The last couple of weeks around my neck of the woods brought some weather weirdness. Every day the forecast called for rain, and every day it looked like it would undoubtedly rain. Alas, no precipitation fell. As a consequence, a pot of rosemary died. I kept hoping the rain would come, so I didn't walk up the driveway and do the job myself. Even after several days of teased-yet-unrealized rain, I continued to neglect the rosemary. I could claim it was the weather's fault, but I know the truth. My laziness killed that plant.
Well, towards the end of last week the rain actually, really, truly came down. I sent a text to my husband that said, "The rain has finally descended upon Kapiti Plain." He had no idea what I was talking about, which slightly disappointed me on two accounts.
- I became aware that he has never read the book I was referencing.
- He's a very smart man. Even without having read the book, I would have thought he could figure out what I was saying. Plus, we speak in quotes and codes all the time with perfect understanding. I guess it was too out there?
Any how, all of that led to today's Favorite Book Friday selection: Bringing the Rain to Kapiti Plain by Verna Aardema.
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For one thing, it brought the book into my mind and simultaneously gave me the realization that not everybody is familiar with it (one of my childhood favorites, by the way). For another thing, it has rained a great deal since that exchange with the hubs. Ergo, rain has been on my brain. (I rhymed that on purpose.)
As I just mentioned, this was one of my favorite picture books as a child. I cannot put an accurate number on how many times I read it. Let's just agree on the vague quantity of a lot. I loved (and still love) the way the words of the tale flow so easily off the tongue.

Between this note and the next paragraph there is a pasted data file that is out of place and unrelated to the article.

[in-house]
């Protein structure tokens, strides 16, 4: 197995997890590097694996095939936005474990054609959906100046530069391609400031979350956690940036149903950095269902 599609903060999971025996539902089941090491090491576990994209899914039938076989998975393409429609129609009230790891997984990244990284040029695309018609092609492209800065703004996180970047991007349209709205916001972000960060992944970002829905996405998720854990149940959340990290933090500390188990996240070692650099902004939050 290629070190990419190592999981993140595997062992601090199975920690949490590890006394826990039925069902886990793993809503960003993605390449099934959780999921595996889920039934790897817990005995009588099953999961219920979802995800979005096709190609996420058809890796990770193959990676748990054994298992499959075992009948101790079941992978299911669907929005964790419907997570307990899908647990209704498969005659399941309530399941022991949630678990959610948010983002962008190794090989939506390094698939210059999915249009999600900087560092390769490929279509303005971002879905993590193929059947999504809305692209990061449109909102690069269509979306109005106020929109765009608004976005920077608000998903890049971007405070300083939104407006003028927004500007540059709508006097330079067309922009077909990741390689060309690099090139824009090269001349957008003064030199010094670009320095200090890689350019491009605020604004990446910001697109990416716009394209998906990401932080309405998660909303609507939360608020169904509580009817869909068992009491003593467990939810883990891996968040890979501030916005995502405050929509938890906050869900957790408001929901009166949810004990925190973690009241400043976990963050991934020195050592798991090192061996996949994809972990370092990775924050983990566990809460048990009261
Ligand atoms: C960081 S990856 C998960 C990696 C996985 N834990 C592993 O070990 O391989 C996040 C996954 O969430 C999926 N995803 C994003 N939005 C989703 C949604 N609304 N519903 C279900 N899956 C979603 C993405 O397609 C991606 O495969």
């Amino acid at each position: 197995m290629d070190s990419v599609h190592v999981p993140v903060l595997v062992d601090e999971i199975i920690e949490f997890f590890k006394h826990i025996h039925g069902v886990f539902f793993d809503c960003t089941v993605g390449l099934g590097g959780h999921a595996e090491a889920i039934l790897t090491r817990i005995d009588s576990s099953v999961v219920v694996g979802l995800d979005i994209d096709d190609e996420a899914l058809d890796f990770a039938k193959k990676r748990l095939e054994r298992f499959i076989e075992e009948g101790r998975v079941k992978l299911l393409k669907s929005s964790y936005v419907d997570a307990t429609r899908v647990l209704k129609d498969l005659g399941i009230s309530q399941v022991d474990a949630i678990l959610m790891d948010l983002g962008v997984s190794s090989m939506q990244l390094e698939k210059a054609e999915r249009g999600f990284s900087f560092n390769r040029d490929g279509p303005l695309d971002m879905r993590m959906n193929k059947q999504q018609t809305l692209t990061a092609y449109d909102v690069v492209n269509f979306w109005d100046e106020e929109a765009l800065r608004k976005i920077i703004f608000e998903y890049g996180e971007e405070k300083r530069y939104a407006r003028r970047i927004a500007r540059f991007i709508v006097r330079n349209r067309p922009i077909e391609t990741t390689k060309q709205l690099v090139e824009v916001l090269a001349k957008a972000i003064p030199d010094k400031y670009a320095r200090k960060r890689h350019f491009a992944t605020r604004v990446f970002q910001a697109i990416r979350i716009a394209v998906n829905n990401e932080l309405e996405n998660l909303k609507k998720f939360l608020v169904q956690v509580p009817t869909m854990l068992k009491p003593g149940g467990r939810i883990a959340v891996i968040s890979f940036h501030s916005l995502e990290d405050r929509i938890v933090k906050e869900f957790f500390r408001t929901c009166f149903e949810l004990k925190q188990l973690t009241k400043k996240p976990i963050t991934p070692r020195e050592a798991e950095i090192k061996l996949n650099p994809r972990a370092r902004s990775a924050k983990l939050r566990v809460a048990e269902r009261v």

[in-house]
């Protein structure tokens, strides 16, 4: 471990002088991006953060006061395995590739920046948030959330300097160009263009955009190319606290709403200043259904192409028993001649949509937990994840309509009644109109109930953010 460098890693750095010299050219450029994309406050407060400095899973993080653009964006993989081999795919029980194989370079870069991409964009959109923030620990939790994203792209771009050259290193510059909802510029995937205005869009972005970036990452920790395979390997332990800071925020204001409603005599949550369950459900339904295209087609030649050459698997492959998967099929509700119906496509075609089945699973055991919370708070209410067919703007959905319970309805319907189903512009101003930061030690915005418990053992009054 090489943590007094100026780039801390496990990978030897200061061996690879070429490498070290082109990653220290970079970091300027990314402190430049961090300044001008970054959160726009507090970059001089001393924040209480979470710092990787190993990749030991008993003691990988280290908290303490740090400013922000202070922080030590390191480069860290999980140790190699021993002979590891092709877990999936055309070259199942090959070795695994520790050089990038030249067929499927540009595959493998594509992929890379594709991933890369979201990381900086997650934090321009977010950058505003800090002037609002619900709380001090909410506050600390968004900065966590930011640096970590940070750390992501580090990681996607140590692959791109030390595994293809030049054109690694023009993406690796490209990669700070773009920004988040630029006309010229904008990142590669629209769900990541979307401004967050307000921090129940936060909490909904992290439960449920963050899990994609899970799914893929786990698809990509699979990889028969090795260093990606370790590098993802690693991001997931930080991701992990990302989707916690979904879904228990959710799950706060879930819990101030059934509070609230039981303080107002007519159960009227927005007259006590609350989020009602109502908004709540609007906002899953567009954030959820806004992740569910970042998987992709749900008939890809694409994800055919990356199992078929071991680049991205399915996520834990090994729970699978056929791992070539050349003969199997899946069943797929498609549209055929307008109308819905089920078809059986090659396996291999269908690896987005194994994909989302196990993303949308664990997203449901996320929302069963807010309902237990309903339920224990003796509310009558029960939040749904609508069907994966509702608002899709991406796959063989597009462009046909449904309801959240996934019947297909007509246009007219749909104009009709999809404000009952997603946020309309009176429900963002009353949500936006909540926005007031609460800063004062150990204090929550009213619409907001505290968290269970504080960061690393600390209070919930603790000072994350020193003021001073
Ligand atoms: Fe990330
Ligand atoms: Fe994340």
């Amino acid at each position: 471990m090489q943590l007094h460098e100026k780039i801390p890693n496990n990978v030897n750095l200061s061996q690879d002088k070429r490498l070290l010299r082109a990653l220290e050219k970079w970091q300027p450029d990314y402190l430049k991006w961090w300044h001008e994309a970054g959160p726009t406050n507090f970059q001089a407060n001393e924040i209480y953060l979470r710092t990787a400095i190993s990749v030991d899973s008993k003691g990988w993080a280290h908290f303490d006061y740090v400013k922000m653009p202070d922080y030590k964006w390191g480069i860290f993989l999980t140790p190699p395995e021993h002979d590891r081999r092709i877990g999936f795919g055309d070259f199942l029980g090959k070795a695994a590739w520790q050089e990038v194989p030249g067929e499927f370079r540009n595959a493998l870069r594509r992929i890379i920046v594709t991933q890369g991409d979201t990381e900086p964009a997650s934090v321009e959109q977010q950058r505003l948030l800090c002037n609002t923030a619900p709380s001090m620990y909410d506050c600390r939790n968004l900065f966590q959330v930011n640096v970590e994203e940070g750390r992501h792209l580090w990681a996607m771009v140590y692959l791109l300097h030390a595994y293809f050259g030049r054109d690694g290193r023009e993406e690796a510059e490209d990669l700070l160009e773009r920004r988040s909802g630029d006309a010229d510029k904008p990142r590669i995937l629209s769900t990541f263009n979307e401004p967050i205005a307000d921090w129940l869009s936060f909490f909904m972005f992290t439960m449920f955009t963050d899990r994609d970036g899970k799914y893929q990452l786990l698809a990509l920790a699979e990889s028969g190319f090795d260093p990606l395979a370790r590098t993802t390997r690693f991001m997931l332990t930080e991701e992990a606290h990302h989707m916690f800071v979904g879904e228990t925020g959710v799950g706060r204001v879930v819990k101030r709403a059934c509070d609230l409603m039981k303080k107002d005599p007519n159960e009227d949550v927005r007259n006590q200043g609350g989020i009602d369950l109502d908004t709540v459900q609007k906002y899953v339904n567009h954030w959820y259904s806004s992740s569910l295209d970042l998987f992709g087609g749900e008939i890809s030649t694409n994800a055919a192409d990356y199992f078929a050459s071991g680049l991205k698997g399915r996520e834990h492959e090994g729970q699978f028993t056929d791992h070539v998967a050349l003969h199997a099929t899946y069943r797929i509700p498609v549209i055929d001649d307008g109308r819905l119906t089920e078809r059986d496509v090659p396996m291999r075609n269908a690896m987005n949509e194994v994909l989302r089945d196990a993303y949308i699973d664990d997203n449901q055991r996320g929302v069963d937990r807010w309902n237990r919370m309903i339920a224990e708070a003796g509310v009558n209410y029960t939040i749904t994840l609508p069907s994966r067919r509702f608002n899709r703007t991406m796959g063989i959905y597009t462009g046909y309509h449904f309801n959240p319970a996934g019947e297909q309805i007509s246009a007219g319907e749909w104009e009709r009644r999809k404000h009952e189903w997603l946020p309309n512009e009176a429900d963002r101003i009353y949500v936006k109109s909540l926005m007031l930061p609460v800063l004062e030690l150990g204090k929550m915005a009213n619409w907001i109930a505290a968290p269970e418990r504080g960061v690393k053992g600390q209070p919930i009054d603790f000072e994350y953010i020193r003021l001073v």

This is one of my favorite parts to read.
The story is an African folktale of how Ki-pat helped to end a drought plaguing the land and his herd of cows. It is told in the same manner as the well-known The House that Jack Built.
I would just like to put it on record, though, that The House that Jack Built bores me. I can't help it, people. I feel how I feel, and I much prefer Bringing the Rain to Kapiti Plain.
In addition to the superb verse Verna Aardema puts together, the illustrations by Beatriz Vidal are captivating and fit the story perfectly. A great variety of African plains animals are on display in rich, colorful artwork. Looking at the artwork just now, I was probably too excited to see guineas on a couple of the pages. I've been wanting some, and we currently have dibs on ten eggs that will hatch in about two weeks.
"So the grass grew green, and the cattle fat! And Ki-pat got a wife and a little Ki-pat--"
If you are looking for something entertaining to read, give this book a shot (if you read the book, you'll see there's a pun in what I just wrote). If your children are studying Africa, this is an awesome resource to consider. Though Aarderna assembled the words for the book, she didn't create the story. Here's some history about it, as found in the back of our copy of the book (which is the same copy I had as a child, so the reference to seventy years should now more accurately be ninety or one-hundred):
This tale was discovered in Kenya, Africa, more than seventy years ago by the famous anthropologist Sir Claud Hollis. Sir Claud camped near a Nandi village and learned the native language from two young boys. He learned riddles and proverbs from the Nandi children, and most of the folktales from the Chief Medicine Man. This tale reminded Sir Claud of a cumulative nursery rhyme he had loved as a boy in England, one also familiar to us--"The House that Jack Built." So he called the story "The Nandi House that Jack Built" and included it in his book The Nandi: Their Language and Folklore, published in 1909. Verna Aardema has brought the original story closer to the English nursery rhyme by putting in a cumulative refrain and giving the tale the rhythm of "The House that Jack Built".
If that sounds fascinating and you are really looking to get into a deeper study of the Nandi, look what I found still in print:
To wrap this up, I believe Bringing the Rain to Kapiti Plain is pretty much a guaranteed success should you read it to your kids. Children like (and retain) rhyming words. That's why so much of children's literature is written in verse. Furthermore, the images used to illustrate the story are captivating. As evidenced from the text message I sent to my husband and my possession of my childhood copy of the book, I never forgot about it. Perhaps that's a good one-word way to describe this story--unforgettable.
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